Congressional leaders have announced they have reached an agreement on a roughly $900-billion coronavirus relief and economic aid measure that includes payments to individuals, loans for small businesses, and funds for transportation workers and others.

The deal, which Democratic and Republican leaders announced the evening of Dec. 20, is expected to be combined with a wide-ranging $1.4-trillion appropriations package measure to keep government agencies, including their construction programs, operating through Sept. 30, 2021, the end of the current fiscal year.

Also part of the bipartisan, bicameral agreement is a new Water Resources Development Act, or WRDA which will authorize $9.9 billion in federal funds for 46 US Army Corps of Engineers water projects.

The text of the legislation and other specifics were not immediately available.

But among provisions that affect construction and engineering companies, the coronavirus relief portion of the envisioned package would include $284 billion to restart the Paycheck Protection Program of forgivable loans to small businesses, key lawmakers said.

The construction sector was one of the largest recipients of PPP loans. The program, established in the CARES Act enacted on March 26, expired on Aug. 8.

Senate Majority Leader Mitch McConnell (R-Ky.), a top GOP negotiator, said in a statement that the legislation's “second draw” of the PPP would be aimed at “the hardest-hit small businesses.”

It was unclear whether the new deal also would make past PPP loans deductible from recipient companies’ income for tax purposes. Business groups have been lobbying for deductability.

According to a joint statement from the main Democratic negotiators—House Speaker Nancy Pelosi (D-Calif.) and Senate Minority Leader Chuck Schumer (D-N.Y.)—the coronavirus relief measure also provides $82 billion for colleges and schools, including funds for HVAC system repairs and replacement to help reduce coronavirus transmission.

Pelosi and Schumer added that the legislation includes $27 billion for "state highways, struggling transit agencies, Amtrak and airports,” Pelosi and Schumer said in a joint statement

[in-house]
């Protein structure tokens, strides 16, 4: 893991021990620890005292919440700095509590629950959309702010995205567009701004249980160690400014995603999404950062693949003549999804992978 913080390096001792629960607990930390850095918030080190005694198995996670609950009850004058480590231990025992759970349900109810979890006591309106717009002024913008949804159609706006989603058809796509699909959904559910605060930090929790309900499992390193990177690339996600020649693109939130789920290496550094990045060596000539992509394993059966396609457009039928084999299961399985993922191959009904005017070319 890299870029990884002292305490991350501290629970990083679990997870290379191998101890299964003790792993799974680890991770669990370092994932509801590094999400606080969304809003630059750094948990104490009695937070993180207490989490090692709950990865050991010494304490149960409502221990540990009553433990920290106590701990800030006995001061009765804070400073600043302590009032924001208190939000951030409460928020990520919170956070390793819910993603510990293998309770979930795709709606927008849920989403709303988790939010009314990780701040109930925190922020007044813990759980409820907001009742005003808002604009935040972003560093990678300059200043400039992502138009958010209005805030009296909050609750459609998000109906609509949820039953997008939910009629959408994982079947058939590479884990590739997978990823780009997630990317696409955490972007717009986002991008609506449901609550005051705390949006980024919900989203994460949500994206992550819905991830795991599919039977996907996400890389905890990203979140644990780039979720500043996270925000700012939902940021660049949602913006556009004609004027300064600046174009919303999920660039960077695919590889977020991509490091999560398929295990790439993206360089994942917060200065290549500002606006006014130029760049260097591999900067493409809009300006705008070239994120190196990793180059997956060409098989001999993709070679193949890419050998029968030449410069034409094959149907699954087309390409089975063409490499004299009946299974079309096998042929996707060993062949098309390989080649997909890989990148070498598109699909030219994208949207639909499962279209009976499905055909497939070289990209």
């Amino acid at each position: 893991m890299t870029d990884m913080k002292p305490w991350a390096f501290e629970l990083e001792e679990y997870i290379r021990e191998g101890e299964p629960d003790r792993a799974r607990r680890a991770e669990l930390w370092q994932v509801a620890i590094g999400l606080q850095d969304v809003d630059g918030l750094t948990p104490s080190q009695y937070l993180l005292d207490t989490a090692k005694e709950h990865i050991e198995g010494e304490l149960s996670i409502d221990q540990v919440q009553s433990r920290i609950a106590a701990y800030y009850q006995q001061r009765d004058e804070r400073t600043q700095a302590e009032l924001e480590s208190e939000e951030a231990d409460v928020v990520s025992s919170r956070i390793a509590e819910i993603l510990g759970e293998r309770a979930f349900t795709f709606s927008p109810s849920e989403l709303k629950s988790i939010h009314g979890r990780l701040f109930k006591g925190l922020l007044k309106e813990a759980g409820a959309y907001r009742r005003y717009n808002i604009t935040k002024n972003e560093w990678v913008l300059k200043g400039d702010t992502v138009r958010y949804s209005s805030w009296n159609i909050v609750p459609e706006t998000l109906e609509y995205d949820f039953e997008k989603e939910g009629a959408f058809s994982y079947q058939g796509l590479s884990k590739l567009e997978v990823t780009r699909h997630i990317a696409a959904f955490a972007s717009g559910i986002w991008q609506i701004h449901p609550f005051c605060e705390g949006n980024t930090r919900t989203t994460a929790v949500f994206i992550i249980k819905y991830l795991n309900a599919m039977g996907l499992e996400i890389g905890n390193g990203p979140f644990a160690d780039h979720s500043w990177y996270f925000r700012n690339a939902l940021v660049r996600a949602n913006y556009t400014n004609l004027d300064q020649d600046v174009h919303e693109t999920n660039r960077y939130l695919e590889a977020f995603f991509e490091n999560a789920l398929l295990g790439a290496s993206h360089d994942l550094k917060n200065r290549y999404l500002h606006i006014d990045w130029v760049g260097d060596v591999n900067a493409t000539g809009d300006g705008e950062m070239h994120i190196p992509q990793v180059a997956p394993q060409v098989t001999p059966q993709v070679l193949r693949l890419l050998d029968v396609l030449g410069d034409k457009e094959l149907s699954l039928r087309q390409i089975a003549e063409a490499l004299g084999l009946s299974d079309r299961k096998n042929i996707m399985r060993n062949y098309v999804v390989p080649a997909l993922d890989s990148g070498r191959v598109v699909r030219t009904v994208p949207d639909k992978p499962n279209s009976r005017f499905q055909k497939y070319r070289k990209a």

According to a summary of the legislation from Pelosi's office, the $27 billion includes $14 billion for transit, $10 billion for state highways, $2 billion for airports and airport concessionaires, $2 billion for the private motor coach, school bus and ferry industries and $1 billion for Amtrak.<.

The transportation funding is expected to go primarily for operational expenses, not infrastructure. The exception may be the highway funding.

The emerging final version of the legislation also drops items each party had pushed for. Republicans did not get a liability shield they had sought for companies to protect them from coronavirus-related lawsuits; Democrats were unable to gain the $160 billion in direct aid to state and local governments they had wanted.

But Pelosi said Democrats found other ways to help states and localities, including the addition of a one-year extension of the deadline for states and localities to use state and local aid provided in the CARES  Act.

To head off a government shutdown, lawmakers prepared a two-day stopgap spending bill. It would succeed an earlier bill that was due to expire at midnight Dec. 20.

The extension, which the House passed within a couple of hours after the agreement on the coronavirus relief measure was announced, will give lawmakers and staff time to complete work on the pending legislative package and bring it to both chambers' floors for votes before the Christmas holidays.

In a joint press conference with Pelosi, Schumer said the new measure “is far from perfect.” But he added, “it is a strong shot in the arm to get things going.”

Pelosi said that Democrats were “very pleased” to see WRDA included in the legislation. She noted that the water resources bill is the product of  bicameral, bipartisan negotiations and will be “a job creator.”

[See ENR 12/07/2020 story on WRDA bill here.]

Story updated on 12/21/2020 with details from Pelosi's office on breakdown of transportation funding (transit, highways, etc.)